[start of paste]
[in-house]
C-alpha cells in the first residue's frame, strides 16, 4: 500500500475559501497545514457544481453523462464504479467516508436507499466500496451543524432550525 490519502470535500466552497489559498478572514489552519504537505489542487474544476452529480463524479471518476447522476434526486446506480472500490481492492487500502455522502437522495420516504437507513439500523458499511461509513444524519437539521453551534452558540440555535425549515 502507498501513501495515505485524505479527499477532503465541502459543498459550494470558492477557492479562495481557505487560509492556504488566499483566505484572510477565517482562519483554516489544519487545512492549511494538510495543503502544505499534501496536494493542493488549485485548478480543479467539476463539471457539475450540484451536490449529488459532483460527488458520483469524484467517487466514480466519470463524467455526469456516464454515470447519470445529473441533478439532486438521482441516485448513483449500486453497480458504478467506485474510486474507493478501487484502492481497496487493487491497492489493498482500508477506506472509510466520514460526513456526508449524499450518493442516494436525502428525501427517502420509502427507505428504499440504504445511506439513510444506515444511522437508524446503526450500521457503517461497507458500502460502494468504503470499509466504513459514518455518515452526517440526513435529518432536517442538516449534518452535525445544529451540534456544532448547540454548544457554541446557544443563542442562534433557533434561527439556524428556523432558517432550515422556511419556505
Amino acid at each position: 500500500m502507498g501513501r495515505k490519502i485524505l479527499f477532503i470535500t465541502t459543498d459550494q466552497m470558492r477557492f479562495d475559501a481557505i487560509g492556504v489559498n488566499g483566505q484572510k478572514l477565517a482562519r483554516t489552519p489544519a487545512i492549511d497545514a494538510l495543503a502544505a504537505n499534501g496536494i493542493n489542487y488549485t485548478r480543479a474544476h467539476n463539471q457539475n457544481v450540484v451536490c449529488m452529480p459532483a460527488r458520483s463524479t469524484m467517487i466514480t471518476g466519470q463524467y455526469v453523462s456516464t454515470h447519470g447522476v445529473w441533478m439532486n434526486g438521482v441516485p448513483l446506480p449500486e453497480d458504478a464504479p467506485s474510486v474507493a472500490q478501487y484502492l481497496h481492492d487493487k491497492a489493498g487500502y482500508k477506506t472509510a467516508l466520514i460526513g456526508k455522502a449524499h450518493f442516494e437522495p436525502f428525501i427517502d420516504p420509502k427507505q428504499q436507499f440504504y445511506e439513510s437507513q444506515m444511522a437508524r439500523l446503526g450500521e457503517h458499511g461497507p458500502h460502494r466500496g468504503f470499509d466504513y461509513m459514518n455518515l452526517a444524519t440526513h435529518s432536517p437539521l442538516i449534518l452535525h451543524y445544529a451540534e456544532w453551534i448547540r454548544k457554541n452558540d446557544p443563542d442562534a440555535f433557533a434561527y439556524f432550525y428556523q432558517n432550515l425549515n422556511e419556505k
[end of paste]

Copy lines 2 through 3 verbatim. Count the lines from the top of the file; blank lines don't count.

C-alpha cells in the first residue's frame, strides 16, 4: 500500500475559501497545514457544481453523462464504479467516508436507499466500496451543524432550525 490519502470535500466552497489559498478572514489552519504537505489542487474544476452529480463524479471518476447522476434526486446506480472500490481492492487500502455522502437522495420516504437507513439500523458499511461509513444524519437539521453551534452558540440555535425549515 502507498501513501495515505485524505479527499477532503465541502459543498459550494470558492477557492479562495481557505487560509492556504488566499483566505484572510477565517482562519483554516489544519487545512492549511494538510495543503502544505499534501496536494493542493488549485485548478480543479467539476463539471457539475450540484451536490449529488459532483460527488458520483469524484467517487466514480466519470463524467455526469456516464454515470447519470445529473441533478439532486438521482441516485448513483449500486453497480458504478467506485474510486474507493478501487484502492481497496487493487491497492489493498482500508477506506472509510466520514460526513456526508449524499450518493442516494436525502428525501427517502420509502427507505428504499440504504445511506439513510444506515444511522437508524446503526450500521457503517461497507458500502460502494468504503470499509466504513459514518455518515452526517440526513435529518432536517442538516449534518452535525445544529451540534456544532448547540454548544457554541446557544443563542442562534433557533434561527439556524428556523432558517432550515422556511419556505
Amino acid at each position: 500500500m502507498g501513501r495515505k490519502i485524505l479527499f477532503i470535500t465541502t459543498d459550494q466552497m470558492r477557492f479562495d475559501a481557505i487560509g492556504v489559498n488566499g483566505q484572510k478572514l477565517a482562519r483554516t489552519p489544519a487545512i492549511d497545514a494538510l495543503a502544505a504537505n499534501g496536494i493542493n489542487y488549485t485548478r480543479a474544476h467539476n463539471q457539475n457544481v450540484v451536490c449529488m452529480p459532483a460527488r458520483s463524479t469524484m467517487i466514480t471518476g466519470q463524467y455526469v453523462s456516464t454515470h447519470g447522476v445529473w441533478m439532486n434526486g438521482v441516485p448513483l446506480p449500486e453497480d458504478a464504479p467506485s474510486v474507493a472500490q478501487y484502492l481497496h481492492d487493487k491497492a489493498g487500502y482500508k477506506t472509510a467516508l466520514i460526513g456526508k455522502a449524499h450518493f442516494e437522495p436525502f428525501i427517502d420516504p420509502k427507505q428504499q436507499f440504504y445511506e439513510s437507513q444506515m444511522a437508524r439500523l446503526g450500521e457503517h458499511g461497507p458500502h460502494r466500496g468504503f470499509d466504513y461509513m459514518n455518515l452526517a444524519t440526513h435529518s432536517p437539521l442538516i449534518l452535525h451543524y445544529a451540534e456544532w453551534i448547540r454548544k457554541n452558540d446557544p443563542d442562534a440555535f433557533a434561527y439556524f432550525y428556523q432558517n432550515l425549515n422556511e419556505k